The Socialist 22 September 2010
Brutal bosses? Time to fight back!
PDFs for this issue
Tyneside Safety Glass: stop the decline to the minimum wage!
Shop steward Mark Robertson, spoke to Elaine Brunskill about the strike on 20 September at Tyneside Safety Glass, the biggest industrial glass manufacturer in the north of England, with around 150 workers.
"The strike is about pay, we haven't had any pay increases for a few years. Last year there were no workplace reps. I went to see the full time Unite official.
"Unite organised a meeting and they agreed a pay claim and I was elected onto the negotiating committee, alongside another who was to be a shop steward. We met with the company and they offered us 0% increase for the second year in a row.
"They then put up a notice saying they were cutting the sick scheme from 50% to 25% of basic pay. Our pay claim was for a pay rise and restoration of our sick pay.
"We also had various health and safety issues. For example the toilets hadn't been cleaned for six months."
Mark described how Tyneside Safety Glass refused to back down: "They claim that recently they've made losses and they've almost reached the limit of their overdraft of £1 million.
"So then we balloted for industrial action. Members voted to strike and for action short of a strike. "Then we put on an overtime ban. This was followed by an ACAS meeting.
"At the meeting the ACAS negotiator stated that the company had made a loss of £400,000 at the end of 2009. I challenged this - I'd seen the accounts and they'd actually made a profit of £50,000.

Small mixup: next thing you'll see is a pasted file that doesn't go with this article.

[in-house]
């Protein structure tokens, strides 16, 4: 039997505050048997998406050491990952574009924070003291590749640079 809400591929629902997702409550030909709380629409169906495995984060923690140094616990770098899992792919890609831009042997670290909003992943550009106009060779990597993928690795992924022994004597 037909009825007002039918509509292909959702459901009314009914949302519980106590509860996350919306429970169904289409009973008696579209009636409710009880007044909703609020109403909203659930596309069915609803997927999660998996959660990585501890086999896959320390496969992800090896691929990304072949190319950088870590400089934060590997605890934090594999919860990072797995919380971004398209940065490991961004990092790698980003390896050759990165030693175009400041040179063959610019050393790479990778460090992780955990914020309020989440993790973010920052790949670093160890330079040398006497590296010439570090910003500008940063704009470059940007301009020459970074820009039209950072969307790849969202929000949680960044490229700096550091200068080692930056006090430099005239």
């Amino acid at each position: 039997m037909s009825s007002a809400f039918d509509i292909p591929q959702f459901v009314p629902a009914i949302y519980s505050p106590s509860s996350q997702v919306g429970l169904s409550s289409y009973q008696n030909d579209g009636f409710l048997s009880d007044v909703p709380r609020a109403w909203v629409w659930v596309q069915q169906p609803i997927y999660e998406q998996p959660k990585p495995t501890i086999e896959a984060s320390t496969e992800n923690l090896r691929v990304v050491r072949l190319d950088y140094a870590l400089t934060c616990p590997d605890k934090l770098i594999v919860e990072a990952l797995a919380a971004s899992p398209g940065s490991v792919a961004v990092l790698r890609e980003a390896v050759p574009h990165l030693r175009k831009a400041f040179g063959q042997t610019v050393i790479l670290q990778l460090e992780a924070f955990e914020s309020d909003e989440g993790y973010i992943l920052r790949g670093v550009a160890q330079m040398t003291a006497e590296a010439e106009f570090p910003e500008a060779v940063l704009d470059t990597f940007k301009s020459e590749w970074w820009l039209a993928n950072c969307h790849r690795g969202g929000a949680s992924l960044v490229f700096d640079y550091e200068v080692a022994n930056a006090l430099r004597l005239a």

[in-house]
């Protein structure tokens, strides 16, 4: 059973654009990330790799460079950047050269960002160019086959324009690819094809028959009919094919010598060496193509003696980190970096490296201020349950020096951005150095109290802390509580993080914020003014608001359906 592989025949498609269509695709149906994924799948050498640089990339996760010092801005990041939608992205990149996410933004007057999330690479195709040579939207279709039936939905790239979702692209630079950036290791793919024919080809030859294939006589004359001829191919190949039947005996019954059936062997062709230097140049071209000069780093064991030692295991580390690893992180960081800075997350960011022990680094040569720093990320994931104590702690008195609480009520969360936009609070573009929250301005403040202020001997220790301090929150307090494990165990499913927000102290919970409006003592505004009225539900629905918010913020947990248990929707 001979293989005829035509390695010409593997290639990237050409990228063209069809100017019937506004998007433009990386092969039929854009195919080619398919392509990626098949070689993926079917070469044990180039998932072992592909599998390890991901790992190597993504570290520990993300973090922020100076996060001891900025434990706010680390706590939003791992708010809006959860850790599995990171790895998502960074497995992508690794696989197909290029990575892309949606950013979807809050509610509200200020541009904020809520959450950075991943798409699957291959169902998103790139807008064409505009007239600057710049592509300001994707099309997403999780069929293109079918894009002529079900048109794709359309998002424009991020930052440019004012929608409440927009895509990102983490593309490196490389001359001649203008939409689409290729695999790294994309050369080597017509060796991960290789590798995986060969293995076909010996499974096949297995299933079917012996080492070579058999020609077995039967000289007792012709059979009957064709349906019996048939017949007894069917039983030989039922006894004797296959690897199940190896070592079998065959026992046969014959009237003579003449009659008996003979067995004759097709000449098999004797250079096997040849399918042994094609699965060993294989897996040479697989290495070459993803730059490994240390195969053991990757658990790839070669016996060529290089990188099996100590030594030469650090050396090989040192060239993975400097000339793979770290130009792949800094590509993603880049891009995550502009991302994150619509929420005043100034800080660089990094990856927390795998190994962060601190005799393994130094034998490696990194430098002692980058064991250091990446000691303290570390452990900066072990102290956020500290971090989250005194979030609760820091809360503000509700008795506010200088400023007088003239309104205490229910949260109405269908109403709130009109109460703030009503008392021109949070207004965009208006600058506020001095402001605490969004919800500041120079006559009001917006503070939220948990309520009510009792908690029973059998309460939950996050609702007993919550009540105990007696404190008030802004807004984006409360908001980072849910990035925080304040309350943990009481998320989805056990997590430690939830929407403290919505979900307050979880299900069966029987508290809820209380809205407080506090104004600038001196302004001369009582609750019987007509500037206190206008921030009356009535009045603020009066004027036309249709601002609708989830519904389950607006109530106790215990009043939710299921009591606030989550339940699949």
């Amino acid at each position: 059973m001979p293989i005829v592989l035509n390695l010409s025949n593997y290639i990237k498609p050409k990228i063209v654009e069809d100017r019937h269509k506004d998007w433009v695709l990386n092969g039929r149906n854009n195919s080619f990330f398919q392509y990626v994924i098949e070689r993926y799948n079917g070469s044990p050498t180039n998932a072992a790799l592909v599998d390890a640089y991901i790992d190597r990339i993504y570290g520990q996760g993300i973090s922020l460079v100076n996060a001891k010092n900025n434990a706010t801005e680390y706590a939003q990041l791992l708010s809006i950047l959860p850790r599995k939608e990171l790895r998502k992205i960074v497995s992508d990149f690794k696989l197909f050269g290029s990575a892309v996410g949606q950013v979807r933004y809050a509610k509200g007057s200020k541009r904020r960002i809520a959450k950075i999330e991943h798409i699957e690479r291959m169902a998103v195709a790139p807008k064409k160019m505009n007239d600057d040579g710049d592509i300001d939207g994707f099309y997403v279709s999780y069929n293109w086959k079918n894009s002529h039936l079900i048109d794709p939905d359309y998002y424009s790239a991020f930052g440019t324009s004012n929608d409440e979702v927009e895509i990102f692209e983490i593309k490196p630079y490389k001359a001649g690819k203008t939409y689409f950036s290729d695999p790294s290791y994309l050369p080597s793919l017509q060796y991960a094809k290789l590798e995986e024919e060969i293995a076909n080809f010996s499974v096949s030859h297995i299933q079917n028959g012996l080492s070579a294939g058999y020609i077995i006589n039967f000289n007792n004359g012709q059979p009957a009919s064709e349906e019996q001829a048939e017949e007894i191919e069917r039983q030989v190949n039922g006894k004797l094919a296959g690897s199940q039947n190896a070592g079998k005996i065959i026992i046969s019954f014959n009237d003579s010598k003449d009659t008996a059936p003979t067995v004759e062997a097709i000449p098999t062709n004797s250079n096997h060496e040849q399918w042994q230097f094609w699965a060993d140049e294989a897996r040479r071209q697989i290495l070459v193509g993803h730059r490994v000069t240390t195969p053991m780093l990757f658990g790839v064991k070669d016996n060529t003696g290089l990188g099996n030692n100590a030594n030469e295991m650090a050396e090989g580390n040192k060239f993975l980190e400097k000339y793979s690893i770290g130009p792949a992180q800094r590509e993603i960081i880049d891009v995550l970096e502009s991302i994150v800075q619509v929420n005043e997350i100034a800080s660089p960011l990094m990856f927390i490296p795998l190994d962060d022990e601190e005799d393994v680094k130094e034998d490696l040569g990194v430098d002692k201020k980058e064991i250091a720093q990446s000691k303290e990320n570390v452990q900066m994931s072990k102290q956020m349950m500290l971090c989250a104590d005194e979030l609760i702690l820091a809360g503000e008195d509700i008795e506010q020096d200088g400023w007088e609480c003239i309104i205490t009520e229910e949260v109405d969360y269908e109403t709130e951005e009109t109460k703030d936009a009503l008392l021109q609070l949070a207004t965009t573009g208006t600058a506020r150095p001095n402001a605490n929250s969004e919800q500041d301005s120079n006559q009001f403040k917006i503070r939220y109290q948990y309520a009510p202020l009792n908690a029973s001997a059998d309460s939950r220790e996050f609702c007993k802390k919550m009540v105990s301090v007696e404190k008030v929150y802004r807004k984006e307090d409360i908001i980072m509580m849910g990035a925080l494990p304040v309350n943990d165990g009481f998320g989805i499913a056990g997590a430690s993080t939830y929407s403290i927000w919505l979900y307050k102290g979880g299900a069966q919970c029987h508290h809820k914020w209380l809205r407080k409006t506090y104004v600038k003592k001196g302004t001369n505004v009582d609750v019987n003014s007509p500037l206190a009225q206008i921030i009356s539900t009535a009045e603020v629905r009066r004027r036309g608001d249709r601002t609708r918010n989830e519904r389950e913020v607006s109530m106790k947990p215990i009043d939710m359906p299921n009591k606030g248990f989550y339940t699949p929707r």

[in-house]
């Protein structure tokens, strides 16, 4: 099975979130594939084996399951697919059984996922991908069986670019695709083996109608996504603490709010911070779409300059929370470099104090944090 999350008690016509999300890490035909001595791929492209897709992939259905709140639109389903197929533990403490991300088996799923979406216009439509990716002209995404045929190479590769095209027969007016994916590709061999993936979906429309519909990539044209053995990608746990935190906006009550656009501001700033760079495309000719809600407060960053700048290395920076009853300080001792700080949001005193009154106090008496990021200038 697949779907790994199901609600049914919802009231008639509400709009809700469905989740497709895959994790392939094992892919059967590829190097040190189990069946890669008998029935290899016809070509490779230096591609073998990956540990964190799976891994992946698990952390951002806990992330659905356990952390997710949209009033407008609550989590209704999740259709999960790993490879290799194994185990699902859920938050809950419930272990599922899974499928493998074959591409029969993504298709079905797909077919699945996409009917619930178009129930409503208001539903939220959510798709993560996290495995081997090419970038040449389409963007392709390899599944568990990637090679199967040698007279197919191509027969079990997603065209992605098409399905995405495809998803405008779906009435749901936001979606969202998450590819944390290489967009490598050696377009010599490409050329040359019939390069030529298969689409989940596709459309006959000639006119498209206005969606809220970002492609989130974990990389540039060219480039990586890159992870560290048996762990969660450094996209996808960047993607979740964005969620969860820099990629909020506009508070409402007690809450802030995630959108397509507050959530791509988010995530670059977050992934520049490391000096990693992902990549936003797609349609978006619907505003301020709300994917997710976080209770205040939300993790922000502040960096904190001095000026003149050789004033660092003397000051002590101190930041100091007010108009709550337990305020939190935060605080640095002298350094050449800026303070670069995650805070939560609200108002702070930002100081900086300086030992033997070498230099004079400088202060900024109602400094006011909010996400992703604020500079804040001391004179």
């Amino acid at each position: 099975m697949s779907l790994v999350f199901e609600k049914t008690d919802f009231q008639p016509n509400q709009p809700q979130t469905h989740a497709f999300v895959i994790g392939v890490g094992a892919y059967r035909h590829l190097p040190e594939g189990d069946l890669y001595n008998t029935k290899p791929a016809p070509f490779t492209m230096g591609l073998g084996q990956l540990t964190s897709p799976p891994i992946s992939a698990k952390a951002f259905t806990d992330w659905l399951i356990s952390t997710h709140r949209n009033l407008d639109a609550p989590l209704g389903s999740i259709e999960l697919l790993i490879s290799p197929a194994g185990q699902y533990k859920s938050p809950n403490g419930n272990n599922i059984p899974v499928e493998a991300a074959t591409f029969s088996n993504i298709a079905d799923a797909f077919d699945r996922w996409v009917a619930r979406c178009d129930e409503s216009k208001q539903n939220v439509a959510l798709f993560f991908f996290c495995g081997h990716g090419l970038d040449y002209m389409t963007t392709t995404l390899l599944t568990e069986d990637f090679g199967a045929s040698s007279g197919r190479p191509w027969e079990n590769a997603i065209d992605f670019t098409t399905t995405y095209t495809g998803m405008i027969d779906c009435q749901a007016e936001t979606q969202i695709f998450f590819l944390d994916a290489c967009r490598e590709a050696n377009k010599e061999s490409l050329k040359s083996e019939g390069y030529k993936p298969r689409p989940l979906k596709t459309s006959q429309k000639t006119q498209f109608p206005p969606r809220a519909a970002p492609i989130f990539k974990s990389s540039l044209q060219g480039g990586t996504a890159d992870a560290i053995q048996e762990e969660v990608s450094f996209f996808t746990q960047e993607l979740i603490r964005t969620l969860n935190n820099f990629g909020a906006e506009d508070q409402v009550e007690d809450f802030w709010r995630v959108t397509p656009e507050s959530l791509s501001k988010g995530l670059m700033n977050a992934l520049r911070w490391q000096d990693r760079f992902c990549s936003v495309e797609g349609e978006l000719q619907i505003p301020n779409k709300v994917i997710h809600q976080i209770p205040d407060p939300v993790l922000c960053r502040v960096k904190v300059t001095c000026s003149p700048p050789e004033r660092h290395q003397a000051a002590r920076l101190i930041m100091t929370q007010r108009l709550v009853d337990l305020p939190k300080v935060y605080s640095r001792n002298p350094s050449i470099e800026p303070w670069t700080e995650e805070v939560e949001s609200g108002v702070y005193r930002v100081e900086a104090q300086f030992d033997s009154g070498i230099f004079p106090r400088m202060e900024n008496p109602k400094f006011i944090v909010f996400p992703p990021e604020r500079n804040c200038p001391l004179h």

"Obviously they're showing a different set of accounts to Company House. After the meeting the company was completely intransigent.
"At this stage, because of a time factor, it was necessary to re-ballot. However, despite the manager warning that strike action would be hugely detrimental to the firm, the second ballot was almost identical to the first.
"Tyneside Safety Glass want to drive down our wages. Our slogan must be: 'Stop the decline to minimum wage!'
"Our basic rate has been continuously driven down. To make money we've worked longer and longer hours. Some of the lads work 12 hour shifts, six days a week.
"All of these attacks on workers' conditions raise the stakes. Workers at the factory are becoming more class conscious - feel they've got nothing to lose.
"We can already see that even refusing overtime means they are only getting 50% of their deliveries out. This strike will hit them!"
In this issue
Socialist Party youth and students
International socialist news and analysis
Socialist Party news and analysis
Socialist Party workplace news and analysis
Organising to save jobs and services
Socialist Party feature
Socialist Party campaigns